Research Your Prospective Employer

Researching a prospective employer can help you make a good first impression at your job interview.

One of the most important things to do in preparation for an interview is to research the company with whom you are hoping to land a job. The simple act of taking the time to learn about the company will make a great impression on the interviewers since intelligent questions can be prepared from the gathered information. Researching information on any company can be accomplished using three different approaches.

The first method of researching a potential employer is through the internet. America's Job Bank is one of the best websites for employer research. Like Monster, it is also a great site to search for job postings. Joe Bank not only contains relevant information about every employer, but it can also give the name and mailing address of the company's hiring authority or human resources department. The next step is to perform an Internet search in an attempt to find the company's website. If the potential employer does have a website, thorough reading of all the available information can provide excellent material for questions to ask during the interview. Many companies now have a "careers" section on their website. These sections often contain items such as descriptions of health benefits, vacation time, work environment, and position responsibilities. Learning this general information in advance can save time during the interview process and allow for more detailed questions about the open position. Finally, it can also be helpful to search a couple of news websites, such as cnn.com, for recent happenings pertaining to the prospective employer.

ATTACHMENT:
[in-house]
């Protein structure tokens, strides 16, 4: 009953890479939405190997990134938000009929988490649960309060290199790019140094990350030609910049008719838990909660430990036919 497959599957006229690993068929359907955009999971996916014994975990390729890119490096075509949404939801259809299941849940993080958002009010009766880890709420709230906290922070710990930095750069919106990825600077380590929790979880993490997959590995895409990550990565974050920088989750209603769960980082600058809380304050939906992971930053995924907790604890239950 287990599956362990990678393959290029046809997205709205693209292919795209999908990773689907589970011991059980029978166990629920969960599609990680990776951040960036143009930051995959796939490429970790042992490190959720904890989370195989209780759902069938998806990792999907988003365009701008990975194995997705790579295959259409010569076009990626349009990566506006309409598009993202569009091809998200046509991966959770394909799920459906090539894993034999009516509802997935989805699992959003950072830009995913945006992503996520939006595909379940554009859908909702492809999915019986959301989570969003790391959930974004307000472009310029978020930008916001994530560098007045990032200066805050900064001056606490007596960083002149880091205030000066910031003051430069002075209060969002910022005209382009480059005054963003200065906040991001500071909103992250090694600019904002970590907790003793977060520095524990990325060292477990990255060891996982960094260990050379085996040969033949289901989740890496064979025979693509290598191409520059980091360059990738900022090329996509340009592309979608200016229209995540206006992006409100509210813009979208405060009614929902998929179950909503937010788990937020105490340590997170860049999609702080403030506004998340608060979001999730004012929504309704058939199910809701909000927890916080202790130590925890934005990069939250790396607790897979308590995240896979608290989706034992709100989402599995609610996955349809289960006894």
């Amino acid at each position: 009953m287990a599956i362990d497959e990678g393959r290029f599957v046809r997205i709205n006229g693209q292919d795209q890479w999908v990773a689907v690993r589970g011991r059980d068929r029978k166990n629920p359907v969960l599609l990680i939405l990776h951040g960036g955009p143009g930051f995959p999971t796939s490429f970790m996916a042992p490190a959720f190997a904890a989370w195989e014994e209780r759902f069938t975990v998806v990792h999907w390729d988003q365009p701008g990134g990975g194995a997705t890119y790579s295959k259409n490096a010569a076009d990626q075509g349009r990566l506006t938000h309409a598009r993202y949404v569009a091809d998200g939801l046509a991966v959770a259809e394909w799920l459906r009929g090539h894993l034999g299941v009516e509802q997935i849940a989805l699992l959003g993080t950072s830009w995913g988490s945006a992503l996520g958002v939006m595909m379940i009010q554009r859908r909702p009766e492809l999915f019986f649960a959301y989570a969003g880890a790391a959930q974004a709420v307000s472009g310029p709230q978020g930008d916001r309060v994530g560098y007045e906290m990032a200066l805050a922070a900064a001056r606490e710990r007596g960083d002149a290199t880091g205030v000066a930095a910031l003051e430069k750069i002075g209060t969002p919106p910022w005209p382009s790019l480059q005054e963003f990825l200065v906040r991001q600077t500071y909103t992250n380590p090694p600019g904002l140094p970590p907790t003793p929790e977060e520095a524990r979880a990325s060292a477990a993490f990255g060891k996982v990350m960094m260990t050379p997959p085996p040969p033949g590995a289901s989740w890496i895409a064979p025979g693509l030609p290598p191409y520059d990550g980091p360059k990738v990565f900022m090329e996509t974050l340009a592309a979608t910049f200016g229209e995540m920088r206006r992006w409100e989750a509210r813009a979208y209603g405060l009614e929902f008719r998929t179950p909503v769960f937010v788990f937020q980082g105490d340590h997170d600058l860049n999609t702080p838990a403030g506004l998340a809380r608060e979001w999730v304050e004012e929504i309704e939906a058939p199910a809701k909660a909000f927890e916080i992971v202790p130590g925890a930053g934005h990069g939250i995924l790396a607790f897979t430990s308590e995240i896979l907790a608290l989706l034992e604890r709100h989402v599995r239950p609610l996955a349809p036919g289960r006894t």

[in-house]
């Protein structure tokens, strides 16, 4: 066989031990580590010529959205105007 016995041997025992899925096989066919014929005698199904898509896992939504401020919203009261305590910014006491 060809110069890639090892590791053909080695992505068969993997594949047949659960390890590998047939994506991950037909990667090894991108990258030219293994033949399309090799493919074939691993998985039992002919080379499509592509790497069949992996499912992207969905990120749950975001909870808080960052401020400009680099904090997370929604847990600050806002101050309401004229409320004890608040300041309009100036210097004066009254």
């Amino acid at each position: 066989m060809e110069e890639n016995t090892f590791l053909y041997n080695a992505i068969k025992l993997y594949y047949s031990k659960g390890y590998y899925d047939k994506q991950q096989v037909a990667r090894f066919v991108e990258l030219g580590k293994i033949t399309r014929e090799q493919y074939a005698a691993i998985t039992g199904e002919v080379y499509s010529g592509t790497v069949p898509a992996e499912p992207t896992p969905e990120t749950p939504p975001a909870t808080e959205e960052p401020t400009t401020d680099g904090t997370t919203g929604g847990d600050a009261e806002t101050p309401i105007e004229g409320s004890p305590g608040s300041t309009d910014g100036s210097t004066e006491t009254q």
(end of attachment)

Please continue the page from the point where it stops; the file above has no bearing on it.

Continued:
The next avenue of research is to go to a local library and look up the prospective employer in the periodical section. Every magazine and newspaper article will be listed. Searching the periodicals can give information such as recent layoffs, stock information, new product releases, the company's market share, and any recent expansion or closing of facilities.



The last and most direct method of gathering information on a prospective employer is to go to the prospective employer itself. Most companies are happy to provide potential applicants with information and brochures about their organization. Often, it is even possible to schedule appointments with current employees, such as managers, to ask informational questions about their organization. Before any information gathering appointment, make sure to look up all the information available about the company by one of the previously-mentioned methods. Since time is valuable, preparing intelligent questions even at this pre-applicant stage will leave the prospective employer with a great first impression. This first impression can be improved upon by sending a prompt "thank you" card.

All interviewers really enjoy interviews with job candidates that have prepared for their interviews. A prepared candidate allows the interviewer the extra time to ask and be asked more specific questions about the position applied for and the company itself. Otherwise, the interviewer ends up reciting all the general information that is readily available either in brochures, at the library, or on the internet. The whole point of researching a company before an interview is to have the best, most informative interview possible.

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